'The Strand' in Fiction
Feeling good today because that's another 1,000 words written of 'The Sans Pareil Mystery.' The trouble is though, that we Historical Fiction authors seem to spend three hours researching to every one hour writing. I've been battling away trying to work out the shape, architecture and business landscape of the famous London street, The Strand, in 1810. I'm determined to recreate the noise, sights, sounds and smells of this location in the Regency era to make the experience as authentic as I can for my readers. And what do I end up with after two hours research? Only enough information to embellish three short paragraphs of prose....(sigh)
Thoughts from an absent-minded author
I love it when I'm so immersed in my story that I'm still developing the plot as I carry out the more mundane aspects of my life, like strolling around the supermarket. After a two year break (necessary because my late-husband's illness) I now feel like I've returned to my favourite place after a long absence. My head is swimming with ideas, characters are talking to me and settings burst alive in vivid detail. However, the supermarket cashiers aren't usually too keen when I try to pay for the groceries with a dry-cleaning card...(sigh)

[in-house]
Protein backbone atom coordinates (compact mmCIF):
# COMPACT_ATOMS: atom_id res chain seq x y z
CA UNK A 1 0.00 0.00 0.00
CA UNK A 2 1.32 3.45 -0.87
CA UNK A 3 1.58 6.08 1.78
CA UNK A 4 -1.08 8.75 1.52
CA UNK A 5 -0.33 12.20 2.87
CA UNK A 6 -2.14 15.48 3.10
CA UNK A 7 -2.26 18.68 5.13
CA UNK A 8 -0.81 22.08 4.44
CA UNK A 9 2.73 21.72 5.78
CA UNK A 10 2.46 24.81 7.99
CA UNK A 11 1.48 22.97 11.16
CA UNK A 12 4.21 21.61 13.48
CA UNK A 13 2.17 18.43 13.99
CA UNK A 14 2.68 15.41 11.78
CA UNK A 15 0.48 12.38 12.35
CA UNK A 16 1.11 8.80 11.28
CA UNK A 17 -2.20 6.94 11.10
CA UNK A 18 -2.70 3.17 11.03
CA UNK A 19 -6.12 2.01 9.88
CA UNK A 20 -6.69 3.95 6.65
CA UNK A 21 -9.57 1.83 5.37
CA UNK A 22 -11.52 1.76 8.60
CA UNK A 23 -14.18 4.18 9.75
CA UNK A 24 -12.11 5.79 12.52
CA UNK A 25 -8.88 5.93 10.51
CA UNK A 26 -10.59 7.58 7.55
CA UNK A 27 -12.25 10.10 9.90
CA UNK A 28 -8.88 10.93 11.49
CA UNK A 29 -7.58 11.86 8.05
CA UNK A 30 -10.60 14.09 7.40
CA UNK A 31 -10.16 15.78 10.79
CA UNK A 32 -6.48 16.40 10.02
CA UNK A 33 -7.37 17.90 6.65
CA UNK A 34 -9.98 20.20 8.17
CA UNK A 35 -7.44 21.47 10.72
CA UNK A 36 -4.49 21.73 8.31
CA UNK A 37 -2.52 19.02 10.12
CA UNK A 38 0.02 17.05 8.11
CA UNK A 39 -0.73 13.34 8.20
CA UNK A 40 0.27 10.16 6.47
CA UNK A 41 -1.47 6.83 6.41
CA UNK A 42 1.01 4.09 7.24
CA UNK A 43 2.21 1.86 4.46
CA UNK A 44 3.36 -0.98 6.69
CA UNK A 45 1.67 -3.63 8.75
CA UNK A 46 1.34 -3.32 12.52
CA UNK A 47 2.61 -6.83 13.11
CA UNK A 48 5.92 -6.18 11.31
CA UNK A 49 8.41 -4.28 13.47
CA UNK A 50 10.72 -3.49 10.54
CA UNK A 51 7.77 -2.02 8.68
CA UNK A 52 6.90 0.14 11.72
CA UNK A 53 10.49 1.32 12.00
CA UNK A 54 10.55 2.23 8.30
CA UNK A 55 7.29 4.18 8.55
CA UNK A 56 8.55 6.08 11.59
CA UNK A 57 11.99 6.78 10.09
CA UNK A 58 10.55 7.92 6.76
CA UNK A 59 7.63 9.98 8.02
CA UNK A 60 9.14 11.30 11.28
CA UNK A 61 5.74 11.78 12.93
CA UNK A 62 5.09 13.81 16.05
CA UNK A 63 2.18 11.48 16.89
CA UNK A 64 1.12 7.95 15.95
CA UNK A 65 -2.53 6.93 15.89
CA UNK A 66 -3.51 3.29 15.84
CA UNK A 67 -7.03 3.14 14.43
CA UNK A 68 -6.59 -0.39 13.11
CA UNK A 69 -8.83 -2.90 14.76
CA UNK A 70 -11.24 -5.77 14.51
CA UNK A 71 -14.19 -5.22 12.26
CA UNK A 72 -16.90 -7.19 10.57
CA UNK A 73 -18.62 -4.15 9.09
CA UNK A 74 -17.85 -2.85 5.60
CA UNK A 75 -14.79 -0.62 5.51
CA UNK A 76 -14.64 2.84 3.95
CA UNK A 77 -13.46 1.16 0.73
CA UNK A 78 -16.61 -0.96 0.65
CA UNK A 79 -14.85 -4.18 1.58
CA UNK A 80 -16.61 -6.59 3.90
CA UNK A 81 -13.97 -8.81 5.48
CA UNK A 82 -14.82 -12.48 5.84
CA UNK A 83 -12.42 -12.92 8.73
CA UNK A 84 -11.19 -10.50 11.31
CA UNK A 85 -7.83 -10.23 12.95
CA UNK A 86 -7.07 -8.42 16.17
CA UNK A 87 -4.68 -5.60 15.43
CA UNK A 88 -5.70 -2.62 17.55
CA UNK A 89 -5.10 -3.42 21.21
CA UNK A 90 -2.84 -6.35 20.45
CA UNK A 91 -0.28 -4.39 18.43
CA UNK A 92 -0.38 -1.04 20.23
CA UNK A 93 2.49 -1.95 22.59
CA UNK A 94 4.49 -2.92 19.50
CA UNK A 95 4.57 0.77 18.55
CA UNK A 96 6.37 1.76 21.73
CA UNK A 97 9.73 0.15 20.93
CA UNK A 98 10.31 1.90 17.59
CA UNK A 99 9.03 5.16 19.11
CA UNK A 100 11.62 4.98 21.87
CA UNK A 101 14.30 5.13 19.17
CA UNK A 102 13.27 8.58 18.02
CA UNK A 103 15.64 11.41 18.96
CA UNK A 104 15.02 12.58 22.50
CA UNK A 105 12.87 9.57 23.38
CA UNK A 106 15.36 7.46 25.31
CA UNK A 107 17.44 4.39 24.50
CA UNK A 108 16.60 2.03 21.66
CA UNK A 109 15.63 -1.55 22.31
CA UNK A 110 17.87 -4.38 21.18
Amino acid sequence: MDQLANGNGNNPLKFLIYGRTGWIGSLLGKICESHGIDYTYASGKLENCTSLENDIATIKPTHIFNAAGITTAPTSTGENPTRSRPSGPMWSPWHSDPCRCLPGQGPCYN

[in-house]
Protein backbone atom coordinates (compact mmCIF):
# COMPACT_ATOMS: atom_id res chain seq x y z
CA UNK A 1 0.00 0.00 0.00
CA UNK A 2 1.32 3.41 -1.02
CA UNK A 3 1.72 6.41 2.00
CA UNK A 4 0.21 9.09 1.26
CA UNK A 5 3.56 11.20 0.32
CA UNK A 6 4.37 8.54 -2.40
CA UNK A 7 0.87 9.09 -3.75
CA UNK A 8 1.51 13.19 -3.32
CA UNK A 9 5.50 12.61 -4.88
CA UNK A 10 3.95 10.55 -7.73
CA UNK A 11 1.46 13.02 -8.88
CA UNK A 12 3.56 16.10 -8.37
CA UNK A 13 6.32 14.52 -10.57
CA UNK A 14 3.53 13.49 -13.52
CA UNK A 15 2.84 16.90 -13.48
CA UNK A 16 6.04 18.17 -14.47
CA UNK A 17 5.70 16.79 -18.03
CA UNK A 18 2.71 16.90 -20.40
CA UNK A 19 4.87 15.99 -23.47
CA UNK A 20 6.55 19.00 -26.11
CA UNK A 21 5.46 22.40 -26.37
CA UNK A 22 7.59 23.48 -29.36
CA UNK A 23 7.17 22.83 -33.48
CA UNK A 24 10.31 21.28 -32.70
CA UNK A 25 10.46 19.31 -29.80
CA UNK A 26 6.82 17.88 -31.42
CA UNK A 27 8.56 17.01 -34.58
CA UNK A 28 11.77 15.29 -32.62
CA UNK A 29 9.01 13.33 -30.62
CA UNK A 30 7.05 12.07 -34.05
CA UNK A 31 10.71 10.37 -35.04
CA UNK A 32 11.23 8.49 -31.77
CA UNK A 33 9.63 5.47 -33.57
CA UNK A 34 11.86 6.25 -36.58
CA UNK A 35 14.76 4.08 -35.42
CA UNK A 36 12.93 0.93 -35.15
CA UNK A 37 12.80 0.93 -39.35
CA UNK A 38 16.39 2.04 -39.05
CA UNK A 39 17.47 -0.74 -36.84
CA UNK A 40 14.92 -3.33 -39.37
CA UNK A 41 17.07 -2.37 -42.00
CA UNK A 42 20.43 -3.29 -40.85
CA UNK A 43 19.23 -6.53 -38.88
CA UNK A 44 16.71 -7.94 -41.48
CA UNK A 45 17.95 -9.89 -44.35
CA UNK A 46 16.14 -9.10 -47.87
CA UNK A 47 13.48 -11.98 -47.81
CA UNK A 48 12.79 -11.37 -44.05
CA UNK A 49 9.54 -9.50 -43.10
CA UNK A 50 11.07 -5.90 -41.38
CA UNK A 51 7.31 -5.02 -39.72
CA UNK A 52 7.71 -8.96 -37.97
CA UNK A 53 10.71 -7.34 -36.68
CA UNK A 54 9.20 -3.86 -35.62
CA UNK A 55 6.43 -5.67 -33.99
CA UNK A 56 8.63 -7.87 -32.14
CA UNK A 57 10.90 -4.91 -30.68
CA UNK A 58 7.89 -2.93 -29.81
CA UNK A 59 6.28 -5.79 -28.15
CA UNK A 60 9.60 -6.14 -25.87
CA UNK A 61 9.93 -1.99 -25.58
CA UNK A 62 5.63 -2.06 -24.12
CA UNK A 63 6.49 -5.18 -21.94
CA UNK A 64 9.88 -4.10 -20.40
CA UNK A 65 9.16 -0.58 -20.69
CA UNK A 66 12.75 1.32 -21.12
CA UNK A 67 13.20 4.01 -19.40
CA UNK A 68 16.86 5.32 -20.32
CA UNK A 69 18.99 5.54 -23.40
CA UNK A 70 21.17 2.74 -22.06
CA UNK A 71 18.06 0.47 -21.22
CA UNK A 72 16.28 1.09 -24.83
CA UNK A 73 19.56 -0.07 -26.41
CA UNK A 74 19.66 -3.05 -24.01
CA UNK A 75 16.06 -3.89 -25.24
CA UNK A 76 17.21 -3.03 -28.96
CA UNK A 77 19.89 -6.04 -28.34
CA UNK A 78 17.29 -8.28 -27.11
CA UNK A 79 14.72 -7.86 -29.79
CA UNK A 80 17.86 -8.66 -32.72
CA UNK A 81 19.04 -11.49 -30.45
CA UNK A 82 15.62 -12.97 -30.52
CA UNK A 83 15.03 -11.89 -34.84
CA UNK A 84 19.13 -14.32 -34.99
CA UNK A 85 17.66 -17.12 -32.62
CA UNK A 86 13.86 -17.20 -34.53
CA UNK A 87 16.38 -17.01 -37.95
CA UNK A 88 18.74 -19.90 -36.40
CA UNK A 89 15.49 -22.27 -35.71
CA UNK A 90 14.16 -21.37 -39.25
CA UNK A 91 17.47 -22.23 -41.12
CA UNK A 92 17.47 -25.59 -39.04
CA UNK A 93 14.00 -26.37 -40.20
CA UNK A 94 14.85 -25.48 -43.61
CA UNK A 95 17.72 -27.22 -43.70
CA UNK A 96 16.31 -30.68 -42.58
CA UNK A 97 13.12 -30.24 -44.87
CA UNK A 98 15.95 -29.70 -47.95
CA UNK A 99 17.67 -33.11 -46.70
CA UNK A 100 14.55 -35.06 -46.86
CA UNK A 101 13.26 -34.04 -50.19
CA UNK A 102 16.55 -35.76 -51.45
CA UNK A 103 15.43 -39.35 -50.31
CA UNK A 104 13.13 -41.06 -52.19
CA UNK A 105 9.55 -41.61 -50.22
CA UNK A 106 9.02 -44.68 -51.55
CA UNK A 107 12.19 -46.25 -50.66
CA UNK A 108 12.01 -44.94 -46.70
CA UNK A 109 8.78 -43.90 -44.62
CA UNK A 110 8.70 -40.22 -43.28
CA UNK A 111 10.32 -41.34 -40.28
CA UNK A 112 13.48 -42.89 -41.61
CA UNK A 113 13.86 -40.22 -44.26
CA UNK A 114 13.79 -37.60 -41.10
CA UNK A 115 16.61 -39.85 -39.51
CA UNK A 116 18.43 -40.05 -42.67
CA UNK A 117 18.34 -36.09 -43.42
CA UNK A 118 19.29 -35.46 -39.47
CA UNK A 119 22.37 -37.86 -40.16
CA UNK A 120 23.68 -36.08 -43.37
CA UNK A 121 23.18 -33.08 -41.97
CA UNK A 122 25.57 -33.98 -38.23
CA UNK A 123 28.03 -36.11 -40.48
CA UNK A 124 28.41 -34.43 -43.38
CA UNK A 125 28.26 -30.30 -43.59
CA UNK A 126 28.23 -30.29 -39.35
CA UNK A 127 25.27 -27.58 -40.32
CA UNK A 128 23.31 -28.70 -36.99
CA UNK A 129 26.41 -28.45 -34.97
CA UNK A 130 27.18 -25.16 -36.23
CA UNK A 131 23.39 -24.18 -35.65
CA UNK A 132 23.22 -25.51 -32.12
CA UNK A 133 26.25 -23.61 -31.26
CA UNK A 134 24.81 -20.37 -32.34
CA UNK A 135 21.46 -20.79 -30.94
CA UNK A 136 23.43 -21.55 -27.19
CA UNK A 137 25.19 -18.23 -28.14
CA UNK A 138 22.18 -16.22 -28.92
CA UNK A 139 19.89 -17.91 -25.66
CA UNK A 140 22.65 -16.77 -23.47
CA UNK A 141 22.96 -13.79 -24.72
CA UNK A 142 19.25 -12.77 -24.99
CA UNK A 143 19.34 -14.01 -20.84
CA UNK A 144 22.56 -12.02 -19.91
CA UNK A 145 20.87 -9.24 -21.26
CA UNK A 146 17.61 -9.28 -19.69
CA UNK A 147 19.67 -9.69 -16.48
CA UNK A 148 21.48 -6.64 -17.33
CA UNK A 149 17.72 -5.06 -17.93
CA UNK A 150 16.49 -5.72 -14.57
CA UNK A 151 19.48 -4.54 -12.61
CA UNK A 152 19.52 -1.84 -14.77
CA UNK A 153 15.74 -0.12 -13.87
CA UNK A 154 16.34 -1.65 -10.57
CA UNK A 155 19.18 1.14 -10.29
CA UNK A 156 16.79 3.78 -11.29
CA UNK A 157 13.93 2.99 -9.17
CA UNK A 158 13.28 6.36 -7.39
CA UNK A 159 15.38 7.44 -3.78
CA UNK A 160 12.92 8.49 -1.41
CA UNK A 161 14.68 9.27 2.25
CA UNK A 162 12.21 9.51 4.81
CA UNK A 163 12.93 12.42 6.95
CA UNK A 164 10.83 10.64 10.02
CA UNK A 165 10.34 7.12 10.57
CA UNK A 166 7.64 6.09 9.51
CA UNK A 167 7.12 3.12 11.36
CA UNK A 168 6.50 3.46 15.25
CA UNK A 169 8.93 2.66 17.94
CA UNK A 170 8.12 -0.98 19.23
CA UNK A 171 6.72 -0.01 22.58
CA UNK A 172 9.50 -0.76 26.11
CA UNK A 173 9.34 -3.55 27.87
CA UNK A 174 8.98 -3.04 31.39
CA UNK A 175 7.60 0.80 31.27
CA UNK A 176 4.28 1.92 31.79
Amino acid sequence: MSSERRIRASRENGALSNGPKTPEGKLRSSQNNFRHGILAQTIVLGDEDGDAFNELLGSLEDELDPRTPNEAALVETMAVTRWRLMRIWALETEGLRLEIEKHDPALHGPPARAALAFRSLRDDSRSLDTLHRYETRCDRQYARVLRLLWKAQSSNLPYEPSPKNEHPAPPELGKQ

Covent Garden Capers
I've spent a wonderful afternoon writing and researching my latest Regency mystery. Set in Covent Garden in 1810, I found myself exploring more and more websites which detailed the long - and notorious - history of London's modern-day theatrical district. Back in the Regency era, Covent Garden had already established itself as the biggest market for 'fruit, flowers, roots and herbs' in Britain. It also had more prostitutes per square foot than any other part of the capital. The Grand Piazza, originally designed by Inigo Jones back in the 17th century to mimic the great neo-classical piazza's of Europe, was nicknamed: 'The great square of Venus.'
One contemporary observer declared: 'One would imagine that all the prostitutes in the Kingdom had pitched upon this blessed neighbourhood for a place of general rendezvous. For here are lewd women in sufficient numbers to people a mighty colony. And that a fuel for the natural flame may not be wanting, here is a great variety of open houses whose principal employment is to minister incitements to lust.'
I just hope that Detective Stephen Lavender can keep his mind on the case in this novel!
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